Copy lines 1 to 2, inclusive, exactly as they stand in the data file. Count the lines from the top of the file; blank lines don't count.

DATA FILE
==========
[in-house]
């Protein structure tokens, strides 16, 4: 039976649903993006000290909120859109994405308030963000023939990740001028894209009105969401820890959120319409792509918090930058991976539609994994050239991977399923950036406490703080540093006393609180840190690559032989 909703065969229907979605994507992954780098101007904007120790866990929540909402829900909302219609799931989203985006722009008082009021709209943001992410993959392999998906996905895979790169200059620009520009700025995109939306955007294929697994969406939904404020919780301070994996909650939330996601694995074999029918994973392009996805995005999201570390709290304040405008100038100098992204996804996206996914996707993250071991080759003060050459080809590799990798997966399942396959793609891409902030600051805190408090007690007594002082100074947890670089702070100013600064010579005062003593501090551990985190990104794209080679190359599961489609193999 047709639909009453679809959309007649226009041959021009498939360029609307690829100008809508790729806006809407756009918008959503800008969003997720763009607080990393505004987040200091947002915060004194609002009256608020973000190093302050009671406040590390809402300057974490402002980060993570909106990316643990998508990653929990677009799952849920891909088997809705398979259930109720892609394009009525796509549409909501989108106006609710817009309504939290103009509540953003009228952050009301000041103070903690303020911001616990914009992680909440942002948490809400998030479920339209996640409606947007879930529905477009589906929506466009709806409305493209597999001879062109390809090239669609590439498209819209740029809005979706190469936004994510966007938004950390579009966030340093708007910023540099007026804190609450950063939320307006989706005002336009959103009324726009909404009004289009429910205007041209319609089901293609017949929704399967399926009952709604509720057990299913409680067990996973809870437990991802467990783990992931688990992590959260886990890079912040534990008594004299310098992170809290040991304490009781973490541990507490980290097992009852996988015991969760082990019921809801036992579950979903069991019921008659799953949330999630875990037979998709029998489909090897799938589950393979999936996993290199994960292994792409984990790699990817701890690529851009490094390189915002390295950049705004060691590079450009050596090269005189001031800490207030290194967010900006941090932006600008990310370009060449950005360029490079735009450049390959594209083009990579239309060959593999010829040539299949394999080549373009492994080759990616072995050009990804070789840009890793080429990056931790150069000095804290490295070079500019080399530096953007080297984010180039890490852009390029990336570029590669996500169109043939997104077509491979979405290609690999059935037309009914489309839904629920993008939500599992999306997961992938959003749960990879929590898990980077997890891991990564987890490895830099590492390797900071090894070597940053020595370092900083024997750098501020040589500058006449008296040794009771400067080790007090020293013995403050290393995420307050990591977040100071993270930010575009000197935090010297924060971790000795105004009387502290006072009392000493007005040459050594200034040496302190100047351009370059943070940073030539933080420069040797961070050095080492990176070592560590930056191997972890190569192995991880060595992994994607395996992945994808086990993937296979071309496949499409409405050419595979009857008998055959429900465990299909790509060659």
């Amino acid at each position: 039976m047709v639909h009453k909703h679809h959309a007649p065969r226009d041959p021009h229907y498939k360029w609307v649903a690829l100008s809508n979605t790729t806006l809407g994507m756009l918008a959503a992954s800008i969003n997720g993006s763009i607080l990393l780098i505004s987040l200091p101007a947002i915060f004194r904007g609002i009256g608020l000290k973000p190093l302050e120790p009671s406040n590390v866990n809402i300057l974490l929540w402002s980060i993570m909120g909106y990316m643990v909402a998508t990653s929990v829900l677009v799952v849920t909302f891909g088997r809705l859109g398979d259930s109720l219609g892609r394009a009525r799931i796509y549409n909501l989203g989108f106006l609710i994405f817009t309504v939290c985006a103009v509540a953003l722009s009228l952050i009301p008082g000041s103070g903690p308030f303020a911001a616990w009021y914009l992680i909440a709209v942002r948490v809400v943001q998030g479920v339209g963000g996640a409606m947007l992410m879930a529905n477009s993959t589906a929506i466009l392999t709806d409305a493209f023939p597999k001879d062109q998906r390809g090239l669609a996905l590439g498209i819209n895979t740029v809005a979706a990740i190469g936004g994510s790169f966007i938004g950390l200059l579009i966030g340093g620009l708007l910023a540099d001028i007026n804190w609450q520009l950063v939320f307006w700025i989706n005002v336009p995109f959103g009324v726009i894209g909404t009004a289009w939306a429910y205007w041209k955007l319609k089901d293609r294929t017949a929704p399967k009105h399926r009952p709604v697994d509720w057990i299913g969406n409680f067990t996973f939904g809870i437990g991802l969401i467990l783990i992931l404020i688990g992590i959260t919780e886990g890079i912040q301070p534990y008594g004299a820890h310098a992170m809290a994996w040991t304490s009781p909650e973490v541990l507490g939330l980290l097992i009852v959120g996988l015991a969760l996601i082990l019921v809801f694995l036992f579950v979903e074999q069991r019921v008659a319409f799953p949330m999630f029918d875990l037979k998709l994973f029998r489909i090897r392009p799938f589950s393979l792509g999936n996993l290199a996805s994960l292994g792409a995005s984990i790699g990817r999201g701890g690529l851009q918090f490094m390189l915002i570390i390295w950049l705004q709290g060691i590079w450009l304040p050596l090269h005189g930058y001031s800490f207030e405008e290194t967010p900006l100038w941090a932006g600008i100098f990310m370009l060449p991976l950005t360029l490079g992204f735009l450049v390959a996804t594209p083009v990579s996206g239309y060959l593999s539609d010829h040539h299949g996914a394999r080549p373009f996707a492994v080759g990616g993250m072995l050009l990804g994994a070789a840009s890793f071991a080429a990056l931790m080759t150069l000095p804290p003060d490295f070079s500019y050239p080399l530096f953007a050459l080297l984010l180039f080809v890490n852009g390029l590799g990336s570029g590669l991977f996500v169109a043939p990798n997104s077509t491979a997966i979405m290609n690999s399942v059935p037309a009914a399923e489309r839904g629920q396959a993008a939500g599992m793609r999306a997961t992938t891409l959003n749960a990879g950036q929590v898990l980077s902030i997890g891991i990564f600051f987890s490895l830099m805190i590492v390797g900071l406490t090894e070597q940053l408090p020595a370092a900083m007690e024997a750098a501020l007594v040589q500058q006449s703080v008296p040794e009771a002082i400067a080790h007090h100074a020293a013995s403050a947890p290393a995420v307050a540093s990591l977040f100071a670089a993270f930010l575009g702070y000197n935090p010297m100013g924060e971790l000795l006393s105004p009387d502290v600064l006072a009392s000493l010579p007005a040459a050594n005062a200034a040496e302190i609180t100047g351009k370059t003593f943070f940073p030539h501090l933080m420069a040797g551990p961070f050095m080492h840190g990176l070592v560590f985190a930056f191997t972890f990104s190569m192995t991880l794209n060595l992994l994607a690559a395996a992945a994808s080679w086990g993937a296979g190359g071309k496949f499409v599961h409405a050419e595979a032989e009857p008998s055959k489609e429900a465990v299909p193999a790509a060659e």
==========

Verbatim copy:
[in-house]
């Protein structure tokens, strides 16, 4: 039976649903993006000290909120859109994405308030963000023939990740001028894209009105969401820890959120319409792509918090930058991976539609994994050239991977399923950036406490703080540093006393609180840190690559032989 909703065969229907979605994507992954780098101007904007120790866990929540909402829900909302219609799931989203985006722009008082009021709209943001992410993959392999998906996905895979790169200059620009520009700025995109939306955007294929697994969406939904404020919780301070994996909650939330996601694995074999029918994973392009996805995005999201570390709290304040405008100038100098992204996804996206996914996707993250071991080759003060050459080809590799990798997966399942396959793609891409902030600051805190408090007690007594002082100074947890670089702070100013600064010579005062003593501090551990985190990104794209080679190359599961489609193999 047709639909009453679809959309007649226009041959021009498939360029609307690829100008809508790729806006809407756009918008959503800008969003997720763009607080990393505004987040200091947002915060004194609002009256608020973000190093302050009671406040590390809402300057974490402002980060993570909106990316643990998508990653929990677009799952849920891909088997809705398979259930109720892609394009009525796509549409909501989108106006609710817009309504939290103009509540953003009228952050009301000041103070903690303020911001616990914009992680909440942002948490809400998030479920339209996640409606947007879930529905477009589906929506466009709806409305493209597999001879062109390809090239669609590439498209819209740029809005979706190469936004994510966007938004950390579009966030340093708007910023540099007026804190609450950063939320307006989706005002336009959103009324726009909404009004289009429910205007041209319609089901293609017949929704399967399926009952709604509720057990299913409680067990996973809870437990991802467990783990992931688990992590959260886990890079912040534990008594004299310098992170809290040991304490009781973490541990507490980290097992009852996988015991969760082990019921809801036992579950979903069991019921008659799953949330999630875990037979998709029998489909090897799938589950393979999936996993290199994960292994792409984990790699990817701890690529851009490094390189915002390295950049705004060691590079450009050596090269005189001031800490207030290194967010900006941090932006600008990310370009060449950005360029490079735009450049390959594209083009990579239309060959593999010829040539299949394999080549373009492994080759990616072995050009990804070789840009890793080429990056931790150069000095804290490295070079500019080399530096953007080297984010180039890490852009390029990336570029590669996500169109043939997104077509491979979405290609690999059935037309009914489309839904629920993008939500599992999306997961992938959003749960990879929590898990980077997890891991990564987890490895830099590492390797900071090894070597940053020595370092900083024997750098501020040589500058006449008296040794009771400067080790007090020293013995403050290393995420307050990591977040100071993270930010575009000197935090010297924060971790000795105004009387502290006072009392000493007005040459050594200034040496302190100047351009370059943070940073030539933080420069040797961070050095080492990176070592560590930056191997972890190569192995991880060595992994994607395996992945994808086990993937296979071309496949499409409405050419595979009857008998055959429900465990299909790509060659």